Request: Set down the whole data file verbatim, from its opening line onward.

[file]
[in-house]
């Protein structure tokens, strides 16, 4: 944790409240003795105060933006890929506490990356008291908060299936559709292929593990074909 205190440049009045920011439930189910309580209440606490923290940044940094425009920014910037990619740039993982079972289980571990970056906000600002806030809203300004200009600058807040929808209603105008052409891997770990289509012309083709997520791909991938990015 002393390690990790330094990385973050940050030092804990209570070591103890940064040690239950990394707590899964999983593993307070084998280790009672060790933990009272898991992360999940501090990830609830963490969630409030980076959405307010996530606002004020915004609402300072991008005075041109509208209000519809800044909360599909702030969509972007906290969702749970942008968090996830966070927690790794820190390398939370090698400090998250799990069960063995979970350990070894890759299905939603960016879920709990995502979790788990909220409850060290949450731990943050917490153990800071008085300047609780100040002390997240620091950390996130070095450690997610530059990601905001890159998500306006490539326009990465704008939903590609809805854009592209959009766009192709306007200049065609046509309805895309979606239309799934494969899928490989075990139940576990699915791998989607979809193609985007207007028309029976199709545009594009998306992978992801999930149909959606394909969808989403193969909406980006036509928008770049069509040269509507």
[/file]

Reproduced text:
[in-house]
């Protein structure tokens, strides 16, 4: 944790409240003795105060933006890929506490990356008291908060299936559709292929593990074909 205190440049009045920011439930189910309580209440606490923290940044940094425009920014910037990619740039993982079972289980571990970056906000600002806030809203300004200009600058807040929808209603105008052409891997770990289509012309083709997520791909991938990015 002393390690990790330094990385973050940050030092804990209570070591103890940064040690239950990394707590899964999983593993307070084998280790009672060790933990009272898991992360999940501090990830609830963490969630409030980076959405307010996530606002004020915004609402300072991008005075041109509208209000519809800044909360599909702030969509972007906290969702749970942008968090996830966070927690790794820190390398939370090698400090998250799990069960063995979970350990070894890759299905939603960016879920709990995502979790788990909220409850060290949450731990943050917490153990800071008085300047609780100040002390997240620091950390996130070095450690997610530059990601905001890159998500306006490539326009990465704008939903590609809805854009592209959009766009192709306007200049065609046509309805895309979606239309799934494969899928490989075990139940576990699915791998989607979809193609985007207007028309029976199709545009594009998306992978992801999930149909959606394909969808989403193969909406980006036509928008770049069509040269509507």